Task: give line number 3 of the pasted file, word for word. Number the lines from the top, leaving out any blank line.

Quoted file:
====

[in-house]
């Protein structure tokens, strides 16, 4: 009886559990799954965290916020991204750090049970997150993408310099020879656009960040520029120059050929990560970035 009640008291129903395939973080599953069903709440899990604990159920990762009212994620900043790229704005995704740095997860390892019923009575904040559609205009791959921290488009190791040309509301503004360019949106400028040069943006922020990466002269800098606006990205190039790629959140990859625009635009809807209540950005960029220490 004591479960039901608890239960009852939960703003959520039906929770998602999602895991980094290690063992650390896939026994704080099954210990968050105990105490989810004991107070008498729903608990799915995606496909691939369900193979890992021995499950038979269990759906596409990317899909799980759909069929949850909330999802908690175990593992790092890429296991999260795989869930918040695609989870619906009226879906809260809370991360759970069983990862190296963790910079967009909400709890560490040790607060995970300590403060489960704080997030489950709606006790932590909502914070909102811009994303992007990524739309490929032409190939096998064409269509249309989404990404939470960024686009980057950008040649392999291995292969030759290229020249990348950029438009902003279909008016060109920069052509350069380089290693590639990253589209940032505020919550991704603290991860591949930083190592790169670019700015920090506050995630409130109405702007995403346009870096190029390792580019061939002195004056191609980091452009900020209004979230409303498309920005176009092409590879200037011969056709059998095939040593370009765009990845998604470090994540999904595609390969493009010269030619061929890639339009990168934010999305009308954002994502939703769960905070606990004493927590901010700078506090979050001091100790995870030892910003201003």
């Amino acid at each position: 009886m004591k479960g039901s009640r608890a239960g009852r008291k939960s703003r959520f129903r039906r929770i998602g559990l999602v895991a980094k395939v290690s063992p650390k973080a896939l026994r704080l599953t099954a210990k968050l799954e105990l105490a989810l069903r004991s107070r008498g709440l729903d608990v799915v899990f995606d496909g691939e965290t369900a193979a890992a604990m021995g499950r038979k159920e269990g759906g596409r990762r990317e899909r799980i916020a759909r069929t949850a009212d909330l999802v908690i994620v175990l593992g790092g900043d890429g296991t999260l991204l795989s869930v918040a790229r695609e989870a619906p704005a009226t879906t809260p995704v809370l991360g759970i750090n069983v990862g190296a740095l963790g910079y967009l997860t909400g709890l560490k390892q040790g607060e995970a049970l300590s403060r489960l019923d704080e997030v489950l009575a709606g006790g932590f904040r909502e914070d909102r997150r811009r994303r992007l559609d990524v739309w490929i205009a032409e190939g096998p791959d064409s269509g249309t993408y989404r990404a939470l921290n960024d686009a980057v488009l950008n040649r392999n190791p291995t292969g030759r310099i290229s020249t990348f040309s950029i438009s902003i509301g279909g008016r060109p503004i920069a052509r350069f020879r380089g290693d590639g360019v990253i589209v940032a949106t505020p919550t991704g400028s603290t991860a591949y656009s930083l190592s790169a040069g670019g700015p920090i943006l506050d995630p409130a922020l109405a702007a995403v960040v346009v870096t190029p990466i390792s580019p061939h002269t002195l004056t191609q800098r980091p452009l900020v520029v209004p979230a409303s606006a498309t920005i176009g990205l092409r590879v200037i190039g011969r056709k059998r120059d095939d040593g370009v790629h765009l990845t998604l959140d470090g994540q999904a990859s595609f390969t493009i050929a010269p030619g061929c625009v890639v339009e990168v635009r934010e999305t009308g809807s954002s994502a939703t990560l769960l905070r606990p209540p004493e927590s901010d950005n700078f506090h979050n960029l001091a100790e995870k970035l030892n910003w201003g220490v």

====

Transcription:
């Amino acid at each position: 009886m004591k479960g039901s009640r608890a239960g009852r008291k939960s703003r959520f129903r039906r929770i998602g559990l999602v895991a980094k395939v290690s063992p650390k973080a896939l026994r704080l599953t099954a210990k968050l799954e105990l105490a989810l069903r004991s107070r008498g709440l729903d608990v799915v899990f995606d496909g691939e965290t369900a193979a890992a604990m021995g499950r038979k159920e269990g759906g596409r990762r990317e899909r799980i916020a759909r069929t949850a009212d909330l999802v908690i994620v175990l593992g790092g900043d890429g296991t999260l991204l795989s869930v918040a790229r695609e989870a619906p704005a009226t879906t809260p995704v809370l991360g759970i750090n069983v990862g190296a740095l963790g910079y967009l997860t909400g709890l560490k390892q040790g607060e995970a049970l300590s403060r489960l019923d704080e997030v489950l009575a709606g006790g932590f904040r909502e914070d909102r997150r811009r994303r992007l559609d990524v739309w490929i205009a032409e190939g096998p791959d064409s269509g249309t993408y989404r990404a939470l921290n960024d686009a980057v488009l950008n040649r392999n190791p291995t292969g030759r310099i290229s020249t990348f040309s950029i438009s902003i509301g279909g008016r060109p503004i920069a052509r350069f020879r380089g290693d590639g360019v990253i589209v940032a949106t505020p919550t991704g400028s603290t991860a591949y656009s930083l190592s790169a040069g670019g700015p920090i943006l506050d995630p409130a922020l109405a702007a995403v960040v346009v870096t190029p990466i390792s580019p061939h002269t002195l004056t191609q800098r980091p452009l900020v520029v209004p979230a409303s606006a498309t920005i176009g990205l092409r590879v200037i190039g011969r056709k059998r120059d095939d040593g370009v790629h765009l990845t998604l959140d470090g994540q999904a990859s595609f390969t493009i050929a010269p030619g061929c625009v890639v339009e990168v635009r934010e999305t009308g809807s954002s994502a939703t990560l769960l905070r606990p209540p004493e927590s901010d950005n700078f506090h979050n960029l001091a100790e995870k970035l030892n910003w201003g220490v």